Mississippi Supreme Court Chief Justice Michael Randolph is on a campaign to secure more funding for the state’s drug courts, which he says have shown outstanding success in addressing one of society’s most vexing problems.

Randolph has spoken to civic clubs throughout the state, including two visits to McComb in recent weeks, about drug courts and his upcoming request to the Legislature for additional funding.

Speaking recently to the Columbia Rotary Club, Randolph walked through the state’s history of trying to fight the drug problem, saying in the early years it was easy for prosecutors to get a drug conviction and send the person to the state Penitentiary at Parchman.

As that didn’t work, the state doubled down and started sending people guilty of drug-based offenses to prison for twice as long. But that began costing too much and wasn’t redeeming the people addicted to drugs, Randolph said.

So some 20 years ago Keith Starrett, then a circuit judge in Pike County and later a federal judge, started the state’s first drug court. That system keeps people who committed crimes while addicted to drugs out of jail, and uses a system of rewards and punishments to keep them clean.

Randolph said drug court participants must stay sober for three to five years and attend weekly meetings with a judge. Usually they pay a participant fee of about $75 per month, which gives them some skin in the game.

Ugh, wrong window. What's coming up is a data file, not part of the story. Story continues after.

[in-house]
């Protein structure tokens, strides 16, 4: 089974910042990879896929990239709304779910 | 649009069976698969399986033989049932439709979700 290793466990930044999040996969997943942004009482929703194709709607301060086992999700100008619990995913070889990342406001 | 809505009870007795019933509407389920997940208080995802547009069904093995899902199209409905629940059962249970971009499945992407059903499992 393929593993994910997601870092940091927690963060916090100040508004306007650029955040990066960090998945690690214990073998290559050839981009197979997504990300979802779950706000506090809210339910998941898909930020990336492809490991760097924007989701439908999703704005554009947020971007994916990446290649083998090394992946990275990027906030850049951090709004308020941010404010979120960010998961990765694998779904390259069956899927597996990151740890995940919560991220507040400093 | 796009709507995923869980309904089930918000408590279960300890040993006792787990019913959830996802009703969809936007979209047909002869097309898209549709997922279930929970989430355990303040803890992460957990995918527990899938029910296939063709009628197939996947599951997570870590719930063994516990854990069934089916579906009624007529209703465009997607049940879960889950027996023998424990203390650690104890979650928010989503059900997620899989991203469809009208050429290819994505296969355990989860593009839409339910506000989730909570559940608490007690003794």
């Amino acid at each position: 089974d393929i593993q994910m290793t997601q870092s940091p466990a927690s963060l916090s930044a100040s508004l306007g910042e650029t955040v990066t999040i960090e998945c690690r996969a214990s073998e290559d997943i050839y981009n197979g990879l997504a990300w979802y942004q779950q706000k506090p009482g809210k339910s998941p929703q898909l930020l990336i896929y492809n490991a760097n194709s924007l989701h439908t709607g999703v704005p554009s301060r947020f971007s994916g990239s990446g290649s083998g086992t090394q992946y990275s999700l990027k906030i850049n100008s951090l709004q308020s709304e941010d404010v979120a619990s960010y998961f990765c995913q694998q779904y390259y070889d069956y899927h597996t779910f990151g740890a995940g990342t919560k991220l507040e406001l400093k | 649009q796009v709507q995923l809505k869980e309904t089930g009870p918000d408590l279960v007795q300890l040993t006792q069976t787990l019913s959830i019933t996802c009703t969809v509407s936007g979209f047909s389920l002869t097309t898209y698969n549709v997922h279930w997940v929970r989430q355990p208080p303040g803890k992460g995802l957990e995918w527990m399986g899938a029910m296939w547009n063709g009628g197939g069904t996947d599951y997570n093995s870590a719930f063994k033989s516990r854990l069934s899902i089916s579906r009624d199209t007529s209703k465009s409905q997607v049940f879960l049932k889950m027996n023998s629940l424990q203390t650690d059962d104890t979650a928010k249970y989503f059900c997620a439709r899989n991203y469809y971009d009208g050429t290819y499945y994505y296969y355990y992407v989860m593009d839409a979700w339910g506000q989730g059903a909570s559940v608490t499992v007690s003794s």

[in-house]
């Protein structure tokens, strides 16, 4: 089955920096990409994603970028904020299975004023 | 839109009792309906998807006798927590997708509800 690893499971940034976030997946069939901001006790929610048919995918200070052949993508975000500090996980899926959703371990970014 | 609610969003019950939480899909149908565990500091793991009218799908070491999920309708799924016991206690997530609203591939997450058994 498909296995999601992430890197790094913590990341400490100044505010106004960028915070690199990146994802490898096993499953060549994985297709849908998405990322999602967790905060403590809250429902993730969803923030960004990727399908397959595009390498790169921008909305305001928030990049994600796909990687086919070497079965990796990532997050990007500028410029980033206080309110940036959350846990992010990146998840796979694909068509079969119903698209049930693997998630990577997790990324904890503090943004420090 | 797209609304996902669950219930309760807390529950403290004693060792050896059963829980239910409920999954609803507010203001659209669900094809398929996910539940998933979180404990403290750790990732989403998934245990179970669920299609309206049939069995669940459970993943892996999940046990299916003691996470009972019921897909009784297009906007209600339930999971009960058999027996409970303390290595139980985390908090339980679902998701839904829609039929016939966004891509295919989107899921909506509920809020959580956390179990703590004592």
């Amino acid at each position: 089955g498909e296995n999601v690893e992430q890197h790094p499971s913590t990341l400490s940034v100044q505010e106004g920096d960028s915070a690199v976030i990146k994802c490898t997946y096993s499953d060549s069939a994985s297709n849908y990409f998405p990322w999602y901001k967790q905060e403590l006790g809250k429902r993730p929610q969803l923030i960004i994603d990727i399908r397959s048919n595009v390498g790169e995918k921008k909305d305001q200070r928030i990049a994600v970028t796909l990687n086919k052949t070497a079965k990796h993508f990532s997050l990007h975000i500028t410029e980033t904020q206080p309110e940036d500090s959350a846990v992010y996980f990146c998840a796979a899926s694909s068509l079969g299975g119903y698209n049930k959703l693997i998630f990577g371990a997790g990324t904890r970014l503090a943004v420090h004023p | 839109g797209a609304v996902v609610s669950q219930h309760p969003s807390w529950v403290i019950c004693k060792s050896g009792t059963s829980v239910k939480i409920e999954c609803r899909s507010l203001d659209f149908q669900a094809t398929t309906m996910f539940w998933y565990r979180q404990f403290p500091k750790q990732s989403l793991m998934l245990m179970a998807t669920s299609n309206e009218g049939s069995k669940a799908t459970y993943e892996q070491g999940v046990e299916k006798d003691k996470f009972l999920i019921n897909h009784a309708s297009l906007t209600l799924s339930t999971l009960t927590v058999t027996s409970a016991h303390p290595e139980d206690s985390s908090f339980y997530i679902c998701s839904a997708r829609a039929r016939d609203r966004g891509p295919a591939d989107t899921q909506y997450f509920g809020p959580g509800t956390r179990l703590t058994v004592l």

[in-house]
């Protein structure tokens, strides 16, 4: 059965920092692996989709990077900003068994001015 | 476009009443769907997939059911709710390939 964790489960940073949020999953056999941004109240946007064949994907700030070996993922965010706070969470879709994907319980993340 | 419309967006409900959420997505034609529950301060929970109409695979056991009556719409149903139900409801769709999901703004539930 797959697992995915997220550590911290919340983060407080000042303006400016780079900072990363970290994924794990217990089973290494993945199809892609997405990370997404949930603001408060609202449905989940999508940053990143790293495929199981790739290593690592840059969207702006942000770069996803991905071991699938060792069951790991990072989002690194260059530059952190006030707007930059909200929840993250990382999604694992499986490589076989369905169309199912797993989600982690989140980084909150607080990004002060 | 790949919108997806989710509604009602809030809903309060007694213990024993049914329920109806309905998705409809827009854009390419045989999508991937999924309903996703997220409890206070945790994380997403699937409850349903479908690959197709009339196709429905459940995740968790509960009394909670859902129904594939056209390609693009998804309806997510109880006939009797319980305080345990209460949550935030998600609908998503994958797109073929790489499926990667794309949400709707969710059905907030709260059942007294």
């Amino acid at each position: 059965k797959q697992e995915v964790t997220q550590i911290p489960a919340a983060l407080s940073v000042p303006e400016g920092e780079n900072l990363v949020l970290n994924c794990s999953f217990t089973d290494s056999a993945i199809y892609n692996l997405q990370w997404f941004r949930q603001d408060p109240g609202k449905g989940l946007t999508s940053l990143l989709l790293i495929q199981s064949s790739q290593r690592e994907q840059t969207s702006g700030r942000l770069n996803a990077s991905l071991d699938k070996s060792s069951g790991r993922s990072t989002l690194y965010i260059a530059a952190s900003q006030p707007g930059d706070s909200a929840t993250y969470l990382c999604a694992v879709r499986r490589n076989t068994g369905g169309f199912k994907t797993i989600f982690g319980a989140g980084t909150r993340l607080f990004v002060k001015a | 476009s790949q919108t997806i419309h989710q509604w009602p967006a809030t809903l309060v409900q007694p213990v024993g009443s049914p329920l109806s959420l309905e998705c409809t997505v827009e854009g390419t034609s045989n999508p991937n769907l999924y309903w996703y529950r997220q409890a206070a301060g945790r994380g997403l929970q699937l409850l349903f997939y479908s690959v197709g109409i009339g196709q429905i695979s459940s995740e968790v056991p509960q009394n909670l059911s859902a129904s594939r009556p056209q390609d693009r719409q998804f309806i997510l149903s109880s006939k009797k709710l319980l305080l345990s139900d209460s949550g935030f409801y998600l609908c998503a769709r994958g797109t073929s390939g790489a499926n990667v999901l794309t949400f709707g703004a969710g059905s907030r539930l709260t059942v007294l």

Randolph calls it the most effective program of his lifetime. He says 5,475 people have graduated from the state’s drug courts over the past five years, which he says has saved taxpayers $457 million that it would have cost to house those people in prison. The graduation rate of drug court is about 50 percent, which Randolph says compares favorably to the success rate of private drug treatment programs.

Everyone should agree by this point that the “lock ’em up” approach to the drug war hasn’t worked well. Drug courts have proven more effective and aren’t as expensive.

Randolph’s position as leader of the state’s judiciary system gives him an excellent platform from which to spread his message. But the best testimony about the effectiveness of drug court usually comes from its graduates. Lives have been saved by this program.

The state’s 5,000-plus graduates are a small percentage of those who have been sent to prison or put on probation for drug-related crimes. There is more to be done.

Randolph says for $2 million more the state could start 19 pilot programs that would include three new drug courts and extend the same idea to help treat other societal problems, including mental health and veterans issues.

The chief justice clearly has a passion for this issue, and he’s putting a lot of effort into a grassroots campaign to boost drug courts. He makes a good case that it’s a smart use of the state’s resources.

Better to invest $2 million in drug courts now and actually change some lives than pay far more than that in the long run keeping addicts behind bars.

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